| August 16, 2016
DURHAM – When it’s rainy and windy, a fast drip of water flows from a hole in a bedroom ceiling in the Browns’ home.
“Drip, drip, drip, drip,” said Renee Brown, 52 of Durham.
The hole looks like a crumpled tear in the popcorn ceiling, surrounded by rippled, brown water marks.
“If the hole on the inside of the house looks this bad, I can only imagine what the roof must look like,” Brown said.
Brown and her husband have owned their Malbry Place home for 23 years, but they can’t afford to fix the leak.
They started having problems with the roof about eight years ago and had it patched.
“We were both working then,” said Renee Brown, who works as a research assistant at Duke University.
But in 2003, Douglas Brown, 52, was diagnosed with congestive heart failure. Now, he is struggling with kidney problems and has had to leave his job in maintenance at the Durham Housing Authority.
In April 2015, the couple asked the city to put them on its minor repair list. They catch the drops in a big bucket. But the longer they wait, the worse the leak gets.
“I don’t know. I honestly don’t know,” Renee Brown said about their options.
The Browns are one of about 80 people on a waiting list for the city’s minor repair program. The program offers minor repairs, valued at $9,500 and less, for disabled and elderly homeowners at no cost.
As city officials continue to research opportunities to create affordable housing in Durham, some community organizers are advocating to strengthen programs that help owners stay in their homes and, ultimately, improve housing conditions throughout the city.
“I think in this particular moment, where we are having so much neighborhood change, and it is becoming increasingly unaffordable, I think ensuring that we retain opportunities for bringing up the quality of housing without displacing,” people is key, said Mel Norton, an organizer for Durham For All who has studied gentrification in Durham. “The housing market is just so ravenous right now.”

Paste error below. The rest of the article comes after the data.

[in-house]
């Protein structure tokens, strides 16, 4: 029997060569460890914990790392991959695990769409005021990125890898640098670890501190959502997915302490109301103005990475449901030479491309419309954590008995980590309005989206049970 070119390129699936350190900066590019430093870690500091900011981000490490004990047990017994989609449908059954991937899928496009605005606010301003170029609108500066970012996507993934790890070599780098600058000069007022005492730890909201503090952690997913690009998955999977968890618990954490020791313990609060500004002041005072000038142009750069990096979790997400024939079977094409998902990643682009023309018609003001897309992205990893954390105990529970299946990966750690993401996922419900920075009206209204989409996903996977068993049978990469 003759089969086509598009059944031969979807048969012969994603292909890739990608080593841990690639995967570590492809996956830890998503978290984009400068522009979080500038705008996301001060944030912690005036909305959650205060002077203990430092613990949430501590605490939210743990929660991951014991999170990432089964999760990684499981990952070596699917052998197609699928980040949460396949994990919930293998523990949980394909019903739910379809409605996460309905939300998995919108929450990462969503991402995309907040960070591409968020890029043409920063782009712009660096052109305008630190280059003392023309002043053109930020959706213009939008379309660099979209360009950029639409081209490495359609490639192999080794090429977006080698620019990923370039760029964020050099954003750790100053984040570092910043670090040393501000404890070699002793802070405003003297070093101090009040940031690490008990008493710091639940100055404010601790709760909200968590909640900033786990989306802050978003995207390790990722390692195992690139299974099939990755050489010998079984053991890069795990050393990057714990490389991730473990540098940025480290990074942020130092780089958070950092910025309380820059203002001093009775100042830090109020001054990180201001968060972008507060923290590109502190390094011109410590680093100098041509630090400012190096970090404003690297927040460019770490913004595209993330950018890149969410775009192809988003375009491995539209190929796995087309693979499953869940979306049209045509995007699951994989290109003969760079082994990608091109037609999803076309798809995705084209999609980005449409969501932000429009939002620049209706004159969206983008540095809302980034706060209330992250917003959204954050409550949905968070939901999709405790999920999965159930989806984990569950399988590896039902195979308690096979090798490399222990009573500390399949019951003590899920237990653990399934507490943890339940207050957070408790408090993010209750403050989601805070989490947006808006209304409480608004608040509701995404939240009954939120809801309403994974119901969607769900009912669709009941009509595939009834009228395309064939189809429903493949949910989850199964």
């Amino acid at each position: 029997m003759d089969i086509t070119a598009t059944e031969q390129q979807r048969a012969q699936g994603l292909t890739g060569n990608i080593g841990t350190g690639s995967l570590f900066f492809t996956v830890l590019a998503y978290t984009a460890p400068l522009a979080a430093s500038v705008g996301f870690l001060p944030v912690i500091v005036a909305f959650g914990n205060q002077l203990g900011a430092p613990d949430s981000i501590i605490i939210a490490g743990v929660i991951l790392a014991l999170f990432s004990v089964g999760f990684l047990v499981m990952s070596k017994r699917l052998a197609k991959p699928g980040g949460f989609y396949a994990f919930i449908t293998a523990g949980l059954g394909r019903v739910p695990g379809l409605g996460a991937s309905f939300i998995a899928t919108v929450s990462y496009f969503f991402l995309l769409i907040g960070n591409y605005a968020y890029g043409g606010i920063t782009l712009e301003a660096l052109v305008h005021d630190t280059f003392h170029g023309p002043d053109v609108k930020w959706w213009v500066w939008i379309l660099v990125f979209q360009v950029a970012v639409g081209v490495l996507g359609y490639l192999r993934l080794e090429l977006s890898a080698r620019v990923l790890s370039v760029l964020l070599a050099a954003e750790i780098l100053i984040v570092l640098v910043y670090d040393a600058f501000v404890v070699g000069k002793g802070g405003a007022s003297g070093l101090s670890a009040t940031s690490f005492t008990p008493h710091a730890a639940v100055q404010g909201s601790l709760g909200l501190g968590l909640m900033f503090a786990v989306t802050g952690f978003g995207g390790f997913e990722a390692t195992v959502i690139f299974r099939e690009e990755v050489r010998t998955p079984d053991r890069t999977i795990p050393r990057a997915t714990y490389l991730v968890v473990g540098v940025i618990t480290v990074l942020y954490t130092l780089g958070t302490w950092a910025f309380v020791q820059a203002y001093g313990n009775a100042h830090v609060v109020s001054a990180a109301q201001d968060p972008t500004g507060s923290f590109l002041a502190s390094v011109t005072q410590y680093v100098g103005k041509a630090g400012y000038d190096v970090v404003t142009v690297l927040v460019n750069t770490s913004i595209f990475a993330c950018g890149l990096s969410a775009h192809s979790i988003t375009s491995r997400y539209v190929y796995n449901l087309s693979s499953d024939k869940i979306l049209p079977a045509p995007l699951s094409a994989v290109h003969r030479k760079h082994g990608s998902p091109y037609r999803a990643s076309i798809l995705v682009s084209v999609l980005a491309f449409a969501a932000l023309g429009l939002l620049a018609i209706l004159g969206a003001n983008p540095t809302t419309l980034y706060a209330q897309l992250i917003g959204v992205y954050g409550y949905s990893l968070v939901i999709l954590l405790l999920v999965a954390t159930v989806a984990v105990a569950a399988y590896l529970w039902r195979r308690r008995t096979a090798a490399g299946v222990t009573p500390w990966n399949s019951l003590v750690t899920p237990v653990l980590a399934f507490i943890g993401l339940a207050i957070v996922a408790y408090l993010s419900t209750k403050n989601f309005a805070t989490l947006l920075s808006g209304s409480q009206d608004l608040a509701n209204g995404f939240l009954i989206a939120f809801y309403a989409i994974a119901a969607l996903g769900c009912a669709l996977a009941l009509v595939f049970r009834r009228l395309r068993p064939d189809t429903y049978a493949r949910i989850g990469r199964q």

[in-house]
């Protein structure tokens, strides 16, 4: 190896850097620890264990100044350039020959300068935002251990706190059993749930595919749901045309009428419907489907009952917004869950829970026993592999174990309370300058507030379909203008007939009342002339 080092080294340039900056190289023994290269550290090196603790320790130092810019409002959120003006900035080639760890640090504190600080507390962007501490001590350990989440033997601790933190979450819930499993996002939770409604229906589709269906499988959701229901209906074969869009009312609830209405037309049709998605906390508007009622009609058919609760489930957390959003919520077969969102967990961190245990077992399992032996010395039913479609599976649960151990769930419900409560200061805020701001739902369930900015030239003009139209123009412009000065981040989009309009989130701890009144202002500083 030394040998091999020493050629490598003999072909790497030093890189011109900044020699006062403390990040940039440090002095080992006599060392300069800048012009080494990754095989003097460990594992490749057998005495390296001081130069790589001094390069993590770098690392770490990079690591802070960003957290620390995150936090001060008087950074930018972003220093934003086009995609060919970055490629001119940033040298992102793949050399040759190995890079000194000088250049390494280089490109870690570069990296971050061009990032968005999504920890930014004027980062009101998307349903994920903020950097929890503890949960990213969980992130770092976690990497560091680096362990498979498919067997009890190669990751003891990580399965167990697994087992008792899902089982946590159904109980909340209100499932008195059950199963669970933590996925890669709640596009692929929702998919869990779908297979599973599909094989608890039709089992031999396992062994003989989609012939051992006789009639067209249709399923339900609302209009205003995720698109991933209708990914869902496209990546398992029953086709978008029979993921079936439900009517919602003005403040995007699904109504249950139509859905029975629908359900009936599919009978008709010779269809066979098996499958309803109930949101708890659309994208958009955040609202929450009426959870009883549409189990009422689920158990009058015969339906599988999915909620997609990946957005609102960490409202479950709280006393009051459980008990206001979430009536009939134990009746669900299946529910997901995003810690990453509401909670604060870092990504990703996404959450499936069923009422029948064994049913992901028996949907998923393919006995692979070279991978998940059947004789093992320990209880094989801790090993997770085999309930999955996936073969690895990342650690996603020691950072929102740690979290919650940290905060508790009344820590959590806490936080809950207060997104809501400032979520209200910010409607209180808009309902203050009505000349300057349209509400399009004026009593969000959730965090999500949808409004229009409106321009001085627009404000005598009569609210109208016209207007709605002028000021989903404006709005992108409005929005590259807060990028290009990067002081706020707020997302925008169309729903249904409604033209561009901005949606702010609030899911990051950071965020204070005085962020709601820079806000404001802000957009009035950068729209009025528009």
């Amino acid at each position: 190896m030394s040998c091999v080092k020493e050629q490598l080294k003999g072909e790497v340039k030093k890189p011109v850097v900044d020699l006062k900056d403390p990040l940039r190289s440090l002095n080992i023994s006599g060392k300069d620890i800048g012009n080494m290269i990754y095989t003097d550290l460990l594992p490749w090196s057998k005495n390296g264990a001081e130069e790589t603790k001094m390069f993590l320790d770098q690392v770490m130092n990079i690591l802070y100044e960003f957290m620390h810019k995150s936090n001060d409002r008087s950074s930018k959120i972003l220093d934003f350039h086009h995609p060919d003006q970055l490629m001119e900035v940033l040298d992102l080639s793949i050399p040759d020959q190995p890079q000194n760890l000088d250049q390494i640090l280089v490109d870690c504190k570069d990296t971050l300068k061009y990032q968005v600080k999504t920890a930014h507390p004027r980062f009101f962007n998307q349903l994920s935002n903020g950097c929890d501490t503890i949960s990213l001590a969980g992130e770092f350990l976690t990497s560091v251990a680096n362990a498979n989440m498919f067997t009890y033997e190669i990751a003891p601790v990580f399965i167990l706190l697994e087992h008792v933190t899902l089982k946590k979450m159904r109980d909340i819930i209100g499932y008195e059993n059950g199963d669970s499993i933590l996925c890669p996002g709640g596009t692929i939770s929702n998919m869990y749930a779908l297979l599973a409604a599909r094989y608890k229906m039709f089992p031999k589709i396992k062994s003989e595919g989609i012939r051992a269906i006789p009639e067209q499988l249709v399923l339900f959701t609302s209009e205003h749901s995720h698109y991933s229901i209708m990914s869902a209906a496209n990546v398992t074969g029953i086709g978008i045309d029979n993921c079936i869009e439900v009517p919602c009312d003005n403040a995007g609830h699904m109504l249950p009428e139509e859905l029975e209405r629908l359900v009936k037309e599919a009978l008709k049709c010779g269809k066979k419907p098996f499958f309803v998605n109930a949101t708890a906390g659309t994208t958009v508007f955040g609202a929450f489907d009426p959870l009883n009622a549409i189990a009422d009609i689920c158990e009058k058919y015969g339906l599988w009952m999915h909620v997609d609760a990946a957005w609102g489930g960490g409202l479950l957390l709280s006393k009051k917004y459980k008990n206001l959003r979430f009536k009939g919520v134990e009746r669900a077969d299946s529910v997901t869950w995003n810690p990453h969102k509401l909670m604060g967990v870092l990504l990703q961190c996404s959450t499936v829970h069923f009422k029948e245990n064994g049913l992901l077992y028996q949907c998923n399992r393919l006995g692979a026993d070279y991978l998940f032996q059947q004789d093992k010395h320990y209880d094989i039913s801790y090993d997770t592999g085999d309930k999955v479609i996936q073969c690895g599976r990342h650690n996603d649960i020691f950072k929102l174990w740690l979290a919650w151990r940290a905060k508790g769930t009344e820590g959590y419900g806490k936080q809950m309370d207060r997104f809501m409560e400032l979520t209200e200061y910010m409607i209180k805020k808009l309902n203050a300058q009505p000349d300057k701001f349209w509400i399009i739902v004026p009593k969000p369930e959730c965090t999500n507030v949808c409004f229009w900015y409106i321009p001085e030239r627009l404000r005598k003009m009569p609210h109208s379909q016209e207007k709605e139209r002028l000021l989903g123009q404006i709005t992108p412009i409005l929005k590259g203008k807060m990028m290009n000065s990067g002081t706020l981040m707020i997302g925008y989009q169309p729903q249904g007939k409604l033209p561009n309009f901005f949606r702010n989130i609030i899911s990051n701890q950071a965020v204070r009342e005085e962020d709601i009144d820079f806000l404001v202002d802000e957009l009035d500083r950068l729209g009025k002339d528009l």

The program is important because when people, often elderly or disabled, can’t afford to keep up their house, it puts their biggest asset at risk, said Blake Strayhorn, president of Habitat for Humanity of Durham.
“Without it they sometimes are faced with eviction and an unhealthy living situation,” he said.
The waiting list for the city’sminor housing repairs program had about 80 properties as of June 30.
The city’s minor repair program is a significant part of preserving affordable housing, said Lorisa Seibel, director of housing services for Reinvestment Partners, an agency that provides housing counseling, financial planning and other services. The challenges, however, include that people often have to wait for more than a year for urgent repairs, such as a leaking roof, no air-conditioning in the summer time or heat in the winter.
The city’s current minor repair program has a budget of nearly $300,000, up from $200,000 the prior year.
To qualify people have to be 62 or older, or disabled and their family income can’t exceed 50 percent of the area median income. For a family of one that is $24,750 to $46,700 for a family of eight.
The waiting list as of June 30, had about 80 properties. Two properties had been on the list since 2014, another 14 since 2015 and the rest were put on the list in 2016.